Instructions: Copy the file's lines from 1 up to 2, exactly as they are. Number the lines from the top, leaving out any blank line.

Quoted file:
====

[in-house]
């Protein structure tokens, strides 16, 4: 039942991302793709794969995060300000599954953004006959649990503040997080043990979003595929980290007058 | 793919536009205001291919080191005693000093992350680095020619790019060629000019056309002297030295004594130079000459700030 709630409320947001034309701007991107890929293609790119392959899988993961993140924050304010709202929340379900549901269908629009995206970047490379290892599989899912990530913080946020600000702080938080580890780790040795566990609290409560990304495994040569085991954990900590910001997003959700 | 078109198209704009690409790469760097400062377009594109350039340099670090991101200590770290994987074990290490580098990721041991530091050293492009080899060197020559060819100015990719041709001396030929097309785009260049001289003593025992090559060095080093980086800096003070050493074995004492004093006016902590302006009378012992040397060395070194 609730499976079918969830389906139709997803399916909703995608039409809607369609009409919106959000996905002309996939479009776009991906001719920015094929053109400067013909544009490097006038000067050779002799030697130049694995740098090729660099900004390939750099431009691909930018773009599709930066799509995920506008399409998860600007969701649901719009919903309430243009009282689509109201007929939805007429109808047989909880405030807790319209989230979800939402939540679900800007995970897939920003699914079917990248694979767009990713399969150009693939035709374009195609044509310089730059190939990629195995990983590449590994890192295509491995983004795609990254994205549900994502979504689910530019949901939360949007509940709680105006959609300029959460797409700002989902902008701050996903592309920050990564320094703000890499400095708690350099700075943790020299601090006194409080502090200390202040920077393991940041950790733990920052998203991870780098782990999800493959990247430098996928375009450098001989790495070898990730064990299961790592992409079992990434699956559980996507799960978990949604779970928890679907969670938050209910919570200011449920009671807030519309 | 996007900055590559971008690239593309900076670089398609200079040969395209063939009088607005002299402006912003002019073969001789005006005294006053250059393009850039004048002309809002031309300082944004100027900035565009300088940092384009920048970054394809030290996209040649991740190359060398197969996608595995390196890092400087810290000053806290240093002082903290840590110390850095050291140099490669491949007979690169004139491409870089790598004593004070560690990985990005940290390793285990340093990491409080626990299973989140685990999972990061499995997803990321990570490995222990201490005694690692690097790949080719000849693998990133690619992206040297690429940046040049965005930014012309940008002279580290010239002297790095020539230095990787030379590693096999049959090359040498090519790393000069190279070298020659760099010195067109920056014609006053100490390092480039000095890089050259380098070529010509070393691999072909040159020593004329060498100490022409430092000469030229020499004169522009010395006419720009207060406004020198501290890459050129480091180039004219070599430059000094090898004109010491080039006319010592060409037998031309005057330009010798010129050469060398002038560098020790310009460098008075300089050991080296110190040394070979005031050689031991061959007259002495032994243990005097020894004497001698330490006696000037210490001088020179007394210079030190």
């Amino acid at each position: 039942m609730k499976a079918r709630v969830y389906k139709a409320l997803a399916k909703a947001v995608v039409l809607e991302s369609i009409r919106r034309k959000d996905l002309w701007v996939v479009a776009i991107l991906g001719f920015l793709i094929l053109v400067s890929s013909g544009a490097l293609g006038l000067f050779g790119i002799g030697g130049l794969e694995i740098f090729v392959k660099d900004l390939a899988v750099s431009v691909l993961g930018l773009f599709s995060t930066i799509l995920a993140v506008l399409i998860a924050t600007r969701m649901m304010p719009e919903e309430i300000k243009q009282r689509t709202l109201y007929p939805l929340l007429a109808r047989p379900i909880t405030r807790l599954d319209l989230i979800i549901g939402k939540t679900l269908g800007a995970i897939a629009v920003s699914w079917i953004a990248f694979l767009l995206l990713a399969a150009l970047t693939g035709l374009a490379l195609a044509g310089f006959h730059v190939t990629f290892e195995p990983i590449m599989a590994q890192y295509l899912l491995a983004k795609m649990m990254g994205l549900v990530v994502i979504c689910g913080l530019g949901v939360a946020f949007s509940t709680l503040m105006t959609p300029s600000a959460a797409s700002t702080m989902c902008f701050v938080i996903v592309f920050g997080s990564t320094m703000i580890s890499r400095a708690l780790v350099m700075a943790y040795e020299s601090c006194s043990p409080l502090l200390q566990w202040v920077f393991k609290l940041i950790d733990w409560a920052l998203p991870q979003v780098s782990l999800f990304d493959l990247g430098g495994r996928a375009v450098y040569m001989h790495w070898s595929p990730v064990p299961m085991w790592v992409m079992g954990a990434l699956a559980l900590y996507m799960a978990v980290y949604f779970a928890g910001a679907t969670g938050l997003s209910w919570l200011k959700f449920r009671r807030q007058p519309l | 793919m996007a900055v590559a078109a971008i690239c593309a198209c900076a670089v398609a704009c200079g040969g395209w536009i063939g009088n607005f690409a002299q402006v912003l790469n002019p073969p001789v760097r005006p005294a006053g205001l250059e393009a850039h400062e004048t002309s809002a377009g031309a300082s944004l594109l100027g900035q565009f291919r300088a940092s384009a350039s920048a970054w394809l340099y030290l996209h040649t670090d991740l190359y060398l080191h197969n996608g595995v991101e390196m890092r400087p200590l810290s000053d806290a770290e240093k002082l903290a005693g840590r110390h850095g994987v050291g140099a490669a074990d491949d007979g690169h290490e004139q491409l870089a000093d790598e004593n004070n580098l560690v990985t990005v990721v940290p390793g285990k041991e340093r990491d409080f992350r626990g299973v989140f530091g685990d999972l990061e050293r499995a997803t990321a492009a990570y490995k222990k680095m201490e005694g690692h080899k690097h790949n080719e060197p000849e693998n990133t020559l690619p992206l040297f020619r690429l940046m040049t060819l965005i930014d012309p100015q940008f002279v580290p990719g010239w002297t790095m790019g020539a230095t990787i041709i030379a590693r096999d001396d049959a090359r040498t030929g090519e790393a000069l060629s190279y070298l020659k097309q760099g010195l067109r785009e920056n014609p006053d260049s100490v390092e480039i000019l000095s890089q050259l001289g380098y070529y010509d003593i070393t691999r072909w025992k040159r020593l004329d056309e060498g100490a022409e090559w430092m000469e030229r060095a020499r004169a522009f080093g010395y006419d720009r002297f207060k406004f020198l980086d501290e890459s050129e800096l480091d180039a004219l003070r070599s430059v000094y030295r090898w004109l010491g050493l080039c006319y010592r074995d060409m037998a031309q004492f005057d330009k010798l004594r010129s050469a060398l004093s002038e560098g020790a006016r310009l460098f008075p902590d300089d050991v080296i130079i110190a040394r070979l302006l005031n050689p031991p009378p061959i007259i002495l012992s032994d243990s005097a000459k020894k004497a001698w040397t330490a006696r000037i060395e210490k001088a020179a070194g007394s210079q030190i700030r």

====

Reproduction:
[in-house]
């Protein structure tokens, strides 16, 4: 039942991302793709794969995060300000599954953004006959649990503040997080043990979003595929980290007058 | 793919536009205001291919080191005693000093992350680095020619790019060629000019056309002297030295004594130079000459700030 709630409320947001034309701007991107890929293609790119392959899988993961993140924050304010709202929340379900549901269908629009995206970047490379290892599989899912990530913080946020600000702080938080580890780790040795566990609290409560990304495994040569085991954990900590910001997003959700 | 078109198209704009690409790469760097400062377009594109350039340099670090991101200590770290994987074990290490580098990721041991530091050293492009080899060197020559060819100015990719041709001396030929097309785009260049001289003593025992090559060095080093980086800096003070050493074995004492004093006016902590302006009378012992040397060395070194 609730499976079918969830389906139709997803399916909703995608039409809607369609009409919106959000996905002309996939479009776009991906001719920015094929053109400067013909544009490097006038000067050779002799030697130049694995740098090729660099900004390939750099431009691909930018773009599709930066799509995920506008399409998860600007969701649901719009919903309430243009009282689509109201007929939805007429109808047989909880405030807790319209989230979800939402939540679900800007995970897939920003699914079917990248694979767009990713399969150009693939035709374009195609044509310089730059190939990629195995990983590449590994890192295509491995983004795609990254994205549900994502979504689910530019949901939360949007509940709680105006959609300029959460797409700002989902902008701050996903592309920050990564320094703000890499400095708690350099700075943790020299601090006194409080502090200390202040920077393991940041950790733990920052998203991870780098782990999800493959990247430098996928375009450098001989790495070898990730064990299961790592992409079992990434699956559980996507799960978990949604779970928890679907969670938050209910919570200011449920009671807030519309 | 996007900055590559971008690239593309900076670089398609200079040969395209063939009088607005002299402006912003002019073969001789005006005294006053250059393009850039004048002309809002031309300082944004100027900035565009300088940092384009920048970054394809030290996209040649991740190359060398197969996608595995390196890092400087810290000053806290240093002082903290840590110390850095050291140099490669491949007979690169004139491409870089790598004593004070560690990985990005940290390793285990340093990491409080626990299973989140685990999972990061499995997803990321990570490995222990201490005694690692690097790949080719000849693998990133690619992206040297690429940046040049965005930014012309940008002279580290010239002297790095020539230095990787030379590693096999049959090359040498090519790393000069190279070298020659760099010195067109920056014609006053100490390092480039000095890089050259380098070529010509070393691999072909040159020593004329060498100490022409430092000469030229020499004169522009010395006419720009207060406004020198501290890459050129480091180039004219070599430059000094090898004109010491080039006319010592060409037998031309005057330009010798010129050469060398002038560098020790310009460098008075300089050991080296110190040394070979005031050689031991061959007259002495032994243990005097020894004497001698330490006696000037210490001088020179007394210079030190």